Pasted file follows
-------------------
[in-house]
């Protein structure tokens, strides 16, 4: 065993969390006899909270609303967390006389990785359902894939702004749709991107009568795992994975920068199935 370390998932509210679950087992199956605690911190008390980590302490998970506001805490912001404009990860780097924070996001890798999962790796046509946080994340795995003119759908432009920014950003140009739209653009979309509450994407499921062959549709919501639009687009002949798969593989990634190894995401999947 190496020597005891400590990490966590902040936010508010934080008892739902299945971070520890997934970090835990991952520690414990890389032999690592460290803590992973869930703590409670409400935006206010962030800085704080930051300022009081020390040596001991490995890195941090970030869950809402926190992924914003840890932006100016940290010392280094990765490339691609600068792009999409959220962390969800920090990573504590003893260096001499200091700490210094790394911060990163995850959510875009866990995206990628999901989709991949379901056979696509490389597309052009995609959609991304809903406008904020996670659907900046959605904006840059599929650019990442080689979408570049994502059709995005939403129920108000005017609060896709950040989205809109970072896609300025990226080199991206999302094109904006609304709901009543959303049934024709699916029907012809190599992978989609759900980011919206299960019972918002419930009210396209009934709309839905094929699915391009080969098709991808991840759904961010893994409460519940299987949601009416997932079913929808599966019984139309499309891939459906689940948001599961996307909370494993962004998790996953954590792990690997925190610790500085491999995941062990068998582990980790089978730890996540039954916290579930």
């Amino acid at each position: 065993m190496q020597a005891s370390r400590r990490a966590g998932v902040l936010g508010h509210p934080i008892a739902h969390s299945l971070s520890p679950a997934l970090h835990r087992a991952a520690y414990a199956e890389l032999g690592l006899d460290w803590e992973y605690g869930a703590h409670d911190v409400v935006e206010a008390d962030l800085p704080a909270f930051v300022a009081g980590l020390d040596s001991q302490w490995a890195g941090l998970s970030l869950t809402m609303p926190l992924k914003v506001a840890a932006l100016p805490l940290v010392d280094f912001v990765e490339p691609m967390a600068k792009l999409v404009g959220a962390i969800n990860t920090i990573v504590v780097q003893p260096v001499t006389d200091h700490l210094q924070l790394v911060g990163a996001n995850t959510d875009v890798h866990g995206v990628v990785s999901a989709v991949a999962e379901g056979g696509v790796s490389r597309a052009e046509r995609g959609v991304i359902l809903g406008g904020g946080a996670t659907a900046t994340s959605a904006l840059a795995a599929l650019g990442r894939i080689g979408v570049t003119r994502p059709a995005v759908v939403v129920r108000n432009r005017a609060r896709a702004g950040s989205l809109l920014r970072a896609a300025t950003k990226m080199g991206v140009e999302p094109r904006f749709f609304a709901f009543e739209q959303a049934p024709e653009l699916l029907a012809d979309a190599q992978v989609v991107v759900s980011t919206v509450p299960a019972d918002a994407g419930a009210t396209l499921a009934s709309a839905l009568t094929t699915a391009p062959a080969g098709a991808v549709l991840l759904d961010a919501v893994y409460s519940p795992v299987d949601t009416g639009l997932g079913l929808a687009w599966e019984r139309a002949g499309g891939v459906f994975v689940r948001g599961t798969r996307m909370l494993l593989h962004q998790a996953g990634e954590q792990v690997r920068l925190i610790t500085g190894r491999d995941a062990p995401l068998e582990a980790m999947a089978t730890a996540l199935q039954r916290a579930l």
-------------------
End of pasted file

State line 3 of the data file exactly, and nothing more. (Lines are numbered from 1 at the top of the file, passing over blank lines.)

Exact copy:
């Amino acid at each position: 065993m190496q020597a005891s370390r400590r990490a966590g998932v902040l936010g508010h509210p934080i008892a739902h969390s299945l971070s520890p679950a997934l970090h835990r087992a991952a520690y414990a199956e890389l032999g690592l006899d460290w803590e992973y605690g869930a703590h409670d911190v409400v935006e206010a008390d962030l800085p704080a909270f930051v300022a009081g980590l020390d040596s001991q302490w490995a890195g941090l998970s970030l869950t809402m609303p926190l992924k914003v506001a840890a932006l100016p805490l940290v010392d280094f912001v990765e490339p691609m967390a600068k792009l999409v404009g959220a962390i969800n990860t920090i990573v504590v780097q003893p260096v001499t006389d200091h700490l210094q924070l790394v911060g990163a996001n995850t959510d875009v890798h866990g995206v990628v990785s999901a989709v991949a999962e379901g056979g696509v790796s490389r597309a052009e046509r995609g959609v991304i359902l809903g406008g904020g946080a996670t659907a900046t994340s959605a904006l840059a795995a599929l650019g990442r894939i080689g979408v570049t003119r994502p059709a995005v759908v939403v129920r108000n432009r005017a609060r896709a702004g950040s989205l809109l920014r970072a896609a300025t950003k990226m080199g991206v140009e999302p094109r904006f749709f609304a709901f009543e739209q959303a049934p024709e653009l699916l029907a012809d979309a190599q992978v989609v991107v759900s980011t919206v509450p299960a019972d918002a994407g419930a009210t396209l499921a009934s709309a839905l009568t094929t699915a391009p062959a080969g098709a991808v549709l991840l759904d961010a919501v893994y409460s519940p795992v299987d949601t009416g639009l997932g079913l929808a687009w599966e019984r139309a002949g499309g891939v459906f994975v689940r948001g599961t798969r996307m909370l494993l593989h962004q998790a996953g990634e954590q792990v690997r920068l925190i610790t500085g190894r491999d995941a062990p995401l068998e582990a980790m999947a089978t730890a996540l199935q039954r916290a579930l």